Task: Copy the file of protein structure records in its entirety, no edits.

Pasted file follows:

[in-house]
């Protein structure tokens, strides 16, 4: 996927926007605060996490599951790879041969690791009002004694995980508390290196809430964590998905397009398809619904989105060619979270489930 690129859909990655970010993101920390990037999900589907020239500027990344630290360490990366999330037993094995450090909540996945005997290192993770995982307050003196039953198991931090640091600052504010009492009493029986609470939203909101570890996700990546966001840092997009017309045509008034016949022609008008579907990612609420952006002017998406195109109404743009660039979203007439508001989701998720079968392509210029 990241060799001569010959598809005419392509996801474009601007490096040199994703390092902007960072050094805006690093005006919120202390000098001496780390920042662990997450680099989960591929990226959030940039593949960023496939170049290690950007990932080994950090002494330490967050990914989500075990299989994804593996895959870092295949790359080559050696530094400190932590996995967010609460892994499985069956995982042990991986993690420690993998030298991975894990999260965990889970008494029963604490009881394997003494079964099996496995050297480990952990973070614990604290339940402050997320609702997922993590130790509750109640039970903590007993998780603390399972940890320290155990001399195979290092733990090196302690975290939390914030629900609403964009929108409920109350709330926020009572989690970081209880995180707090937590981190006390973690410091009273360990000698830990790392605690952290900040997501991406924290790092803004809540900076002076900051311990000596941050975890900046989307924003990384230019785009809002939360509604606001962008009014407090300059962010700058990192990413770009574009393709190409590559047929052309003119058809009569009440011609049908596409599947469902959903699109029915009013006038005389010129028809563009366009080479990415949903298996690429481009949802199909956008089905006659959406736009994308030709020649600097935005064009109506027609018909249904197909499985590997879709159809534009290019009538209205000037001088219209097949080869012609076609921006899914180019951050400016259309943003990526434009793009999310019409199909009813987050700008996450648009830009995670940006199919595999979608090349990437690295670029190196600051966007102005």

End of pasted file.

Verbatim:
[in-house]
């Protein structure tokens, strides 16, 4: 996927926007605060996490599951790879041969690791009002004694995980508390290196809430964590998905397009398809619904989105060619979270489930 690129859909990655970010993101920390990037999900589907020239500027990344630290360490990366999330037993094995450090909540996945005997290192993770995982307050003196039953198991931090640091600052504010009492009493029986609470939203909101570890996700990546966001840092997009017309045509008034016949022609008008579907990612609420952006002017998406195109109404743009660039979203007439508001989701998720079968392509210029 990241060799001569010959598809005419392509996801474009601007490096040199994703390092902007960072050094805006690093005006919120202390000098001496780390920042662990997450680099989960591929990226959030940039593949960023496939170049290690950007990932080994950090002494330490967050990914989500075990299989994804593996895959870092295949790359080559050696530094400190932590996995967010609460892994499985069956995982042990991986993690420690993998030298991975894990999260965990889970008494029963604490009881394997003494079964099996496995050297480990952990973070614990604290339940402050997320609702997922993590130790509750109640039970903590007993998780603390399972940890320290155990001399195979290092733990090196302690975290939390914030629900609403964009929108409920109350709330926020009572989690970081209880995180707090937590981190006390973690410091009273360990000698830990790392605690952290900040997501991406924290790092803004809540900076002076900051311990000596941050975890900046989307924003990384230019785009809002939360509604606001962008009014407090300059962010700058990192990413770009574009393709190409590559047929052309003119058809009569009440011609049908596409599947469902959903699109029915009013006038005389010129028809563009366009080479990415949903298996690429481009949802199909956008089905006659959406736009994308030709020649600097935005064009109506027609018909249904197909499985590997879709159809534009290019009538209205000037001088219209097949080869012609076609921006899914180019951050400016259309943003990526434009793009999310019409199909009813987050700008996450648009830009995670940006199919595999979608090349990437690295670029190196600051966007102005």